October 20th 2018


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Articles from this issue:

COVER STORY Internal strife at Fortress ABC by Peter Westmore

EDITORIAL The state is separating children from families

CANBERRA OBSERVED Liberals are bare favourites for Wentworth

DEREGULATION Sugar growers are getting burned on churned-up playing field

EUROPE Attempt to discipline Hungary divides the EU

CHINA Social Credit System gives complete control of every citizen

EDUCATION Curriculum refinements will not fix schools

BANKING ROYAL COMMISSION Banks' failures are a symptom of social malaise

HISTORY Moby Dick and American exceptionalism

SHAKESPEARE Tick-tock: clues to the timeless appear of the Bard

INTERNATIONAL AFFAIRS Trump to UN: we'll do it our way; you do it yours

MUSIC Well-tempered scale: might put an alien in a bad temper

CINEMA Alpha: Beautiful beginnings

BOOK REVIEW Essays towards reconstruction

BOOK REVIEW Can society survive the decay of religion?

LETTERS

CLIMATE CHANGE Hockey 1, hockey 2: Good science contradicts IPCC's two-degree alarmism

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INTERNATIONAL AFFAIRS
Trump to UN: we'll do it our way; you do it yours


by Colin Teese

News Weekly, October 20, 2018

U.S. President Donald Trump’s annual address to the United Nations General Assembly revealed once again that the media still don’t get it. Forget about Mr Trump’s personal, or personality, failings: he is charting a different course for U.S. policy – domestically and internationally.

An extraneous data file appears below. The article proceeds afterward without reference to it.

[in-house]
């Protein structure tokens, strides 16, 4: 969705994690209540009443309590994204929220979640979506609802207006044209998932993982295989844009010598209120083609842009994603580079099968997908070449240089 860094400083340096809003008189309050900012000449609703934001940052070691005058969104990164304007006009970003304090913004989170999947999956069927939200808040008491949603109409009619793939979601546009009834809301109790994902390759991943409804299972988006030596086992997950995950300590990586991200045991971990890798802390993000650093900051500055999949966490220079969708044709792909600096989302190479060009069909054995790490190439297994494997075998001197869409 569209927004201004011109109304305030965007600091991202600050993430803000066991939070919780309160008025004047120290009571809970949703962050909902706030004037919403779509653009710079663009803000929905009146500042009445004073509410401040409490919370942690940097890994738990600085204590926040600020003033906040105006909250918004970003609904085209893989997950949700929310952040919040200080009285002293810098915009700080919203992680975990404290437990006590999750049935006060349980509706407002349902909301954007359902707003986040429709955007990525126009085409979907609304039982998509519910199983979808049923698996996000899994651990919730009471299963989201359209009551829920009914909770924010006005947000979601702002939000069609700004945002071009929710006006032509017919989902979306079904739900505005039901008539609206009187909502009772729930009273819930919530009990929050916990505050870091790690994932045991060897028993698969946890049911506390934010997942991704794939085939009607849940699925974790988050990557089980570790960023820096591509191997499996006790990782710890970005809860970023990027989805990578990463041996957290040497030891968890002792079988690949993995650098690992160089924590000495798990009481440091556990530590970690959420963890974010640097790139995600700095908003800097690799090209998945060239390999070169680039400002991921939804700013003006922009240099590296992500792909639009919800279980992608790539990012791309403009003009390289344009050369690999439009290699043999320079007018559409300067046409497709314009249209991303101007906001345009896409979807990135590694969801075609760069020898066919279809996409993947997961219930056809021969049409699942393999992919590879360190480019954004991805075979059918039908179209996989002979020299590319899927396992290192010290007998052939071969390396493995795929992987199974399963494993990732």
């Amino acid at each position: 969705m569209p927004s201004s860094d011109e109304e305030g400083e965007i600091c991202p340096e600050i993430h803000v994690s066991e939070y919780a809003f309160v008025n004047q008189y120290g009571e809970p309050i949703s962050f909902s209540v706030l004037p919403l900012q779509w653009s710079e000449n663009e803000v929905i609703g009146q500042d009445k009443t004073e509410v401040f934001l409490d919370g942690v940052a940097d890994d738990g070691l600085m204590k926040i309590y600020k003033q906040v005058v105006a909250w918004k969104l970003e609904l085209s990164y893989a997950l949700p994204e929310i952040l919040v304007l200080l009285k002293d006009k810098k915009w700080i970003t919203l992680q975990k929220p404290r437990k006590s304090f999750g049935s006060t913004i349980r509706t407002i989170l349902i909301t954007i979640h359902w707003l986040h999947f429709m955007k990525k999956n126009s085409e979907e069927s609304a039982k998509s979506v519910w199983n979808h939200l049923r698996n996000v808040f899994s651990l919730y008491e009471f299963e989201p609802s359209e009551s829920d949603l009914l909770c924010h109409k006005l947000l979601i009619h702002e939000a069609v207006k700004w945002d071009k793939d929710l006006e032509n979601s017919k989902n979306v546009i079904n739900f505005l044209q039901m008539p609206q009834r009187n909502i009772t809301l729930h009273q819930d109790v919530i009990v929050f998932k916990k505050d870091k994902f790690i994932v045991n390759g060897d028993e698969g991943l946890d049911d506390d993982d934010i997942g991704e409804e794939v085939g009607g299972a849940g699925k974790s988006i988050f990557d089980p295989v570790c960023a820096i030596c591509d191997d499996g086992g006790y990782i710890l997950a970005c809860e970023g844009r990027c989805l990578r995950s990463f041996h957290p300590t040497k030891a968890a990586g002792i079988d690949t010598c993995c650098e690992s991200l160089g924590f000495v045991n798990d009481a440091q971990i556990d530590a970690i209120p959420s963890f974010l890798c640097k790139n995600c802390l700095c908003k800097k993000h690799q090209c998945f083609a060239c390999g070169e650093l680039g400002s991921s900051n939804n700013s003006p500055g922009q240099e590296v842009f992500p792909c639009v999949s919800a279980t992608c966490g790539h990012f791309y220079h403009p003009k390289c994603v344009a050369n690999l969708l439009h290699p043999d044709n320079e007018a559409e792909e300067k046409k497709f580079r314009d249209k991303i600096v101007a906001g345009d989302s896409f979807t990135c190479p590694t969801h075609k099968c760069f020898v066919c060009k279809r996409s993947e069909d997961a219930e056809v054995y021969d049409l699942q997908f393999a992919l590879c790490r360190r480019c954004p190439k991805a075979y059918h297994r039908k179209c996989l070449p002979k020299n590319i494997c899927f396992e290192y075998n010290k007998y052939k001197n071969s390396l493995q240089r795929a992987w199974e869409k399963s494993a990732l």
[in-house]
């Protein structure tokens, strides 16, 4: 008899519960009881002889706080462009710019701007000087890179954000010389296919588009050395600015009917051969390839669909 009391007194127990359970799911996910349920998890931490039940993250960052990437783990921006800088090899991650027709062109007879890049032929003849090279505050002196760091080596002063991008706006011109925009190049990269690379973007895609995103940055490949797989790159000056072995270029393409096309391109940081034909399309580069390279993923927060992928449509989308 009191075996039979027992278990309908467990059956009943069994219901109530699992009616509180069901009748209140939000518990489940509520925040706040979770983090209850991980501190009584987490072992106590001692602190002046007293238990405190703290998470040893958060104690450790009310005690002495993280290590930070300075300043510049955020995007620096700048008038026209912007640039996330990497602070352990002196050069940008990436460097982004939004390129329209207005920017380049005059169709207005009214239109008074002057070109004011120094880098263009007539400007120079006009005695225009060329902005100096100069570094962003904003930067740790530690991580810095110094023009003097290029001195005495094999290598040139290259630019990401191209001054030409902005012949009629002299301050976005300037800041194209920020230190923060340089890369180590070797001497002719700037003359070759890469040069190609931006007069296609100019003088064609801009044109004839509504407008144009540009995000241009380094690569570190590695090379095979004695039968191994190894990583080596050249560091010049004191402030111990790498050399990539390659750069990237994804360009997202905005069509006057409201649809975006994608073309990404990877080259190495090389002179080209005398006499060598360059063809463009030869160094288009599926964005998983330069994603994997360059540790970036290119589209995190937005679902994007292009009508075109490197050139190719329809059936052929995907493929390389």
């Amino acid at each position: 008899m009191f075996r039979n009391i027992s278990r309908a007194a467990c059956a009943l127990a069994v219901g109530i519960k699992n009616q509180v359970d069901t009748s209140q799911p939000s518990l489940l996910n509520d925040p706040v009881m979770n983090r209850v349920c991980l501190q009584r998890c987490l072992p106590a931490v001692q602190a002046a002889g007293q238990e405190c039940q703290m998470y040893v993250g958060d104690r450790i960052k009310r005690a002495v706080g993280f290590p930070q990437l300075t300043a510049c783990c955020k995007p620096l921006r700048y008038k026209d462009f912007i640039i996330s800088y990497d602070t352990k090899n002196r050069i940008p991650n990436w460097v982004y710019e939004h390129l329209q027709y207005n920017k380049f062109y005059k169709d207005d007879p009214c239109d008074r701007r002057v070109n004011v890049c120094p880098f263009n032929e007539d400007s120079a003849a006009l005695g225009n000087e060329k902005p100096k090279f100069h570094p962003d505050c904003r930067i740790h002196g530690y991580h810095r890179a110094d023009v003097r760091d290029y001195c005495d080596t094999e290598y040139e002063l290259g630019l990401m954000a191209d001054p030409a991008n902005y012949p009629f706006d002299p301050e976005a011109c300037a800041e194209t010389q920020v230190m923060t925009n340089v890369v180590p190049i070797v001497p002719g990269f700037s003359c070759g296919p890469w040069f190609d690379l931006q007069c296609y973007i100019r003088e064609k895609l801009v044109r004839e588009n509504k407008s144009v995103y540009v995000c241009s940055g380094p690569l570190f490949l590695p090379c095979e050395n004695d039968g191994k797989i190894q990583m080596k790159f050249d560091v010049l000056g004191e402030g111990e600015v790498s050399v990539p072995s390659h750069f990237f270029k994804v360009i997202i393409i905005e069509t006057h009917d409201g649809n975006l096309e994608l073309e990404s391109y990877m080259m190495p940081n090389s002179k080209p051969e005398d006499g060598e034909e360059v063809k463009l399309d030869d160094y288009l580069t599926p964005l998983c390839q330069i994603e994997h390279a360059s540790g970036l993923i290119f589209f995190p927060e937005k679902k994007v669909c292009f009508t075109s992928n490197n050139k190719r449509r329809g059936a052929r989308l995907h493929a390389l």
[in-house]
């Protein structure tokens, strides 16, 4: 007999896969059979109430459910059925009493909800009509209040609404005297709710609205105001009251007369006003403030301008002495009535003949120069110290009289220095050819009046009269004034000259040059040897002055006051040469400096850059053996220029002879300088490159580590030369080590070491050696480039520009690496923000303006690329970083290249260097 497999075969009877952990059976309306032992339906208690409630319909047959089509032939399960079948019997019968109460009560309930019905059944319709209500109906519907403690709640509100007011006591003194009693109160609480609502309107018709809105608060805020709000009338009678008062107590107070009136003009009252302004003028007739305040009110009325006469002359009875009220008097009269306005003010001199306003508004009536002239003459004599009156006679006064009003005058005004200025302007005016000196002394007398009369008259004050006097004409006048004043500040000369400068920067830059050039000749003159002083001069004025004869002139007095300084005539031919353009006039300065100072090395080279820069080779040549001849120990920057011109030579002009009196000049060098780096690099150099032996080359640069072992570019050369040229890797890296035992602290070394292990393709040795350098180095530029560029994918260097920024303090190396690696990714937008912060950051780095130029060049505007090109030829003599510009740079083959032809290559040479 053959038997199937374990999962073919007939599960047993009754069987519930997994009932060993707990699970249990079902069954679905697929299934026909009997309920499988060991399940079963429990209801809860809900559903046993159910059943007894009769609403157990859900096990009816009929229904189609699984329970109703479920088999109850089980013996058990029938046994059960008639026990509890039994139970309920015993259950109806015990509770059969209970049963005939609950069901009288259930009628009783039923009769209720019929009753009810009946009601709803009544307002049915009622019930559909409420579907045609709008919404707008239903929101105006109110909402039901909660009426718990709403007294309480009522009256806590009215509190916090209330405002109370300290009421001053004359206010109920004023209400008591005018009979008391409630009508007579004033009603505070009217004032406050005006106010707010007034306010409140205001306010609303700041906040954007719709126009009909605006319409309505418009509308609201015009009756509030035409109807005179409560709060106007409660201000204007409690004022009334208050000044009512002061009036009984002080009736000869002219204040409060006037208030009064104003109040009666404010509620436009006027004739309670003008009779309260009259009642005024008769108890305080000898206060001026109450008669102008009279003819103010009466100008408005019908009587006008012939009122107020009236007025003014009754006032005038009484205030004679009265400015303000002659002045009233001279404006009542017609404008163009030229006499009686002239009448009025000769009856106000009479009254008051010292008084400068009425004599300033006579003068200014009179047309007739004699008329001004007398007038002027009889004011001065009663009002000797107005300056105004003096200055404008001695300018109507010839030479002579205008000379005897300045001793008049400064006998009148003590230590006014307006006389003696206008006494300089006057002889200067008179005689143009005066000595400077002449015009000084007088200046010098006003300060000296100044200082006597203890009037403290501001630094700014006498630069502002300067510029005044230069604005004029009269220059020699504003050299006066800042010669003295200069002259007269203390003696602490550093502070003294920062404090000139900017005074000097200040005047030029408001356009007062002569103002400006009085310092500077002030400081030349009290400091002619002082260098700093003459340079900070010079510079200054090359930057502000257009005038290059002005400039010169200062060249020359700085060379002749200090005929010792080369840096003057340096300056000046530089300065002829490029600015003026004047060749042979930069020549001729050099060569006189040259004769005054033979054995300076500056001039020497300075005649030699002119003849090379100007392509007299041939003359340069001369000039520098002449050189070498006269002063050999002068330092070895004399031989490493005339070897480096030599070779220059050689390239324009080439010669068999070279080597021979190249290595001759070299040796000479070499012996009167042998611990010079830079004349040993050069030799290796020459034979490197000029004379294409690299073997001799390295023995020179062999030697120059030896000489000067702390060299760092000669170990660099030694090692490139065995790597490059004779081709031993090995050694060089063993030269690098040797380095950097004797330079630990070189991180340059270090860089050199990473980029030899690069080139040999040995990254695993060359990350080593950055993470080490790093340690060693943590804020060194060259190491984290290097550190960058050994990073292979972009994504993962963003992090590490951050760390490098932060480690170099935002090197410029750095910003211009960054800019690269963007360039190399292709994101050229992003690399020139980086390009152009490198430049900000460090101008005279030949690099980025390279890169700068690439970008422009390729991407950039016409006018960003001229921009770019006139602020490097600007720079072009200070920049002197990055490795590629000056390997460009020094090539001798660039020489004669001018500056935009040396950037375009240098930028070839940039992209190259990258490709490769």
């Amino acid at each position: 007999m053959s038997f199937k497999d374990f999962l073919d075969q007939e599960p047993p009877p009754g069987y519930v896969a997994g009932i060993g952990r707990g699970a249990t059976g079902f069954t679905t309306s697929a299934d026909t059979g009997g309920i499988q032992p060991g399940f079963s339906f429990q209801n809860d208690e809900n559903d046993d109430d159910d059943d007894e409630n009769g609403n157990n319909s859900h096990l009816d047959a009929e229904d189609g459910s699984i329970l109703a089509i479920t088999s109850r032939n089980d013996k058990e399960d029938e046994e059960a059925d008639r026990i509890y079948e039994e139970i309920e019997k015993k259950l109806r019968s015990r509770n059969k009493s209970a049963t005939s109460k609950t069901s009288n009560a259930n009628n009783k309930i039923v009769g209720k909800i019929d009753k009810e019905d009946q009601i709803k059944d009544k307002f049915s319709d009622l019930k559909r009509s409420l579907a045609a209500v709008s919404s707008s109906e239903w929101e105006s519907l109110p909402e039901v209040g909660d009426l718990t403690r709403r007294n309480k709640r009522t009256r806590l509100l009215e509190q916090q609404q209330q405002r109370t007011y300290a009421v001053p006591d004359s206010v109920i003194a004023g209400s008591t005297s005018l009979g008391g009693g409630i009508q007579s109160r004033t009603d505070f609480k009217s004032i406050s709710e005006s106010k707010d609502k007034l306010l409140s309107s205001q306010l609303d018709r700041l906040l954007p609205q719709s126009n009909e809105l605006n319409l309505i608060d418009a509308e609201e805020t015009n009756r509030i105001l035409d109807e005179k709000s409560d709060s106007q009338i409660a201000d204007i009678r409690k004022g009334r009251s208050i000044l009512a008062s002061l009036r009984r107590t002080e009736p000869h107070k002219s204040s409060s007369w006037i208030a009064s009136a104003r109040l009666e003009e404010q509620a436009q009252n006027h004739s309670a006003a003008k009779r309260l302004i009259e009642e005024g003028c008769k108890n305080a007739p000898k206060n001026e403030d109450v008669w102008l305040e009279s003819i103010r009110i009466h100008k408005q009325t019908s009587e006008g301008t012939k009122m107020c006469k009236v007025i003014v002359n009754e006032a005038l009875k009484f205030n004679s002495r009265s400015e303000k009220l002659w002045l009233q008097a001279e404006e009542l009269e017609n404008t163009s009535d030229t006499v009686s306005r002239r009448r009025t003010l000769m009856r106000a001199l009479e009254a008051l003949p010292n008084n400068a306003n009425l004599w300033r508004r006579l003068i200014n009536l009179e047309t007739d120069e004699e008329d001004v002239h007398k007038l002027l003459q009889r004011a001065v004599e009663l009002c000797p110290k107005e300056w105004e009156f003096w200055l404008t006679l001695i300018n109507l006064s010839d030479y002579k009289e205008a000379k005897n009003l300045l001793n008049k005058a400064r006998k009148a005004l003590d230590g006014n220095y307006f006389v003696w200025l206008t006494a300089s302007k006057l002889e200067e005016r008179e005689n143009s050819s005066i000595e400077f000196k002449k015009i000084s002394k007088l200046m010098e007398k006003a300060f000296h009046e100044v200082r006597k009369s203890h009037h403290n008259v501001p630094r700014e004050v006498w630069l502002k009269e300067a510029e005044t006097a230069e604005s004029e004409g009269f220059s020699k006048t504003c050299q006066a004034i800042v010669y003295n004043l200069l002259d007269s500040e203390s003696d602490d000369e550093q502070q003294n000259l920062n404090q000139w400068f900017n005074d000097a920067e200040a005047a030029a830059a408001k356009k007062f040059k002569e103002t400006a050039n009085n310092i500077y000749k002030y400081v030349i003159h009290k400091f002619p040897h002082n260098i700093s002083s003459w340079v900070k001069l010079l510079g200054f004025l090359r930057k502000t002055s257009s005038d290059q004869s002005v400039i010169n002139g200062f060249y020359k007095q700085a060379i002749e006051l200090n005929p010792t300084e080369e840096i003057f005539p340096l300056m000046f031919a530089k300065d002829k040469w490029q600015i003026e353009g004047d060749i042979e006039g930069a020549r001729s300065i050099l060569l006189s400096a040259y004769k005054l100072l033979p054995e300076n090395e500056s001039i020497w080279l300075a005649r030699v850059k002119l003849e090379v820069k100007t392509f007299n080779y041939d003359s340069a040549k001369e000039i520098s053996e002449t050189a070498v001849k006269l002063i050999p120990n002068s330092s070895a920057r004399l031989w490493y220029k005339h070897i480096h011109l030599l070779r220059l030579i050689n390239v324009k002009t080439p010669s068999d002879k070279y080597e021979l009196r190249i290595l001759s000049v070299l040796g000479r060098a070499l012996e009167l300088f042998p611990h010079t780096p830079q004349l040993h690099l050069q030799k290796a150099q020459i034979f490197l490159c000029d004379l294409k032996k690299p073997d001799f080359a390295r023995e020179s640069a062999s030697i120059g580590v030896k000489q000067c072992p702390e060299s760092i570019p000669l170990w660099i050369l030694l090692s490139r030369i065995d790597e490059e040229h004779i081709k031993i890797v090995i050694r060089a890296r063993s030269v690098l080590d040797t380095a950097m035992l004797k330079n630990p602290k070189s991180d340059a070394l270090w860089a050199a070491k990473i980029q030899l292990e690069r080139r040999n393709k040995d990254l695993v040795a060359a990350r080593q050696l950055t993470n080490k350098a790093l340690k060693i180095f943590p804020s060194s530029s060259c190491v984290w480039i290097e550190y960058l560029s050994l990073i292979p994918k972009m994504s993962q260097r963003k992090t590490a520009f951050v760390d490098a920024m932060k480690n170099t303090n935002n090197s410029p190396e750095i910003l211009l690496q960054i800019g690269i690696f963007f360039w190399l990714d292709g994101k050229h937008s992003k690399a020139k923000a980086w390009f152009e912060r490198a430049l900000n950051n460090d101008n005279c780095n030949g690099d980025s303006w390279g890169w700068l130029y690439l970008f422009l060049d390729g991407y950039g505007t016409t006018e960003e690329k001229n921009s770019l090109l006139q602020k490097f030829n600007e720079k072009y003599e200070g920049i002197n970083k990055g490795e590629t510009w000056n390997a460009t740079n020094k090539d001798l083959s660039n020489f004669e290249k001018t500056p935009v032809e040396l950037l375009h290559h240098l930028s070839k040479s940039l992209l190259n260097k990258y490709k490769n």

Most of the reporting on his General Assembly address concentrated on the President’s rather extravagant account of his first two years in office, and the laughter this drew from the floor. What was not reported or commented on were several important points from what was, on any account, a landmark address.

Most presidential speeches to the UN in recent times have been filled with either empty platitudes or exhortations to other countries to continue supporting time-honoured aspects of U.S.-sourced internationalism and economics.

By contrast, Mr Trump’s speech was loaded with substance. “Making America Great Again” is his catch-cry. He is now putting flesh onto the bones of that vision. In doing so, he is dismantling the foundation upon which U.S. politics and economics have stood since the end of World War II. Unless one accepts this reality, it is impossible to understand what he is doing, and why his actions are generating so much resistance both at home and abroad.

Trump’s aim is to set aside the strategy that was developed to help manage the consequences of the emergence of the Soviet Union as a major power after World War II. That strategy rested on two fundamentals: Europe, especially Germany, had to have its re-industrialisation financed; and there had to be export markets for Europe’s surplus output.

The U.S. was in a position to provide the money – which it did courtesy of the Marshall Plan – and the U.S. market was made willing and able to accept floods of German and other European exports. In this way European political and economic strength could be rebuilt.

This economic integration was pulled together politically under the umbrella of the North Atlantic Treaty Organisation (NATO).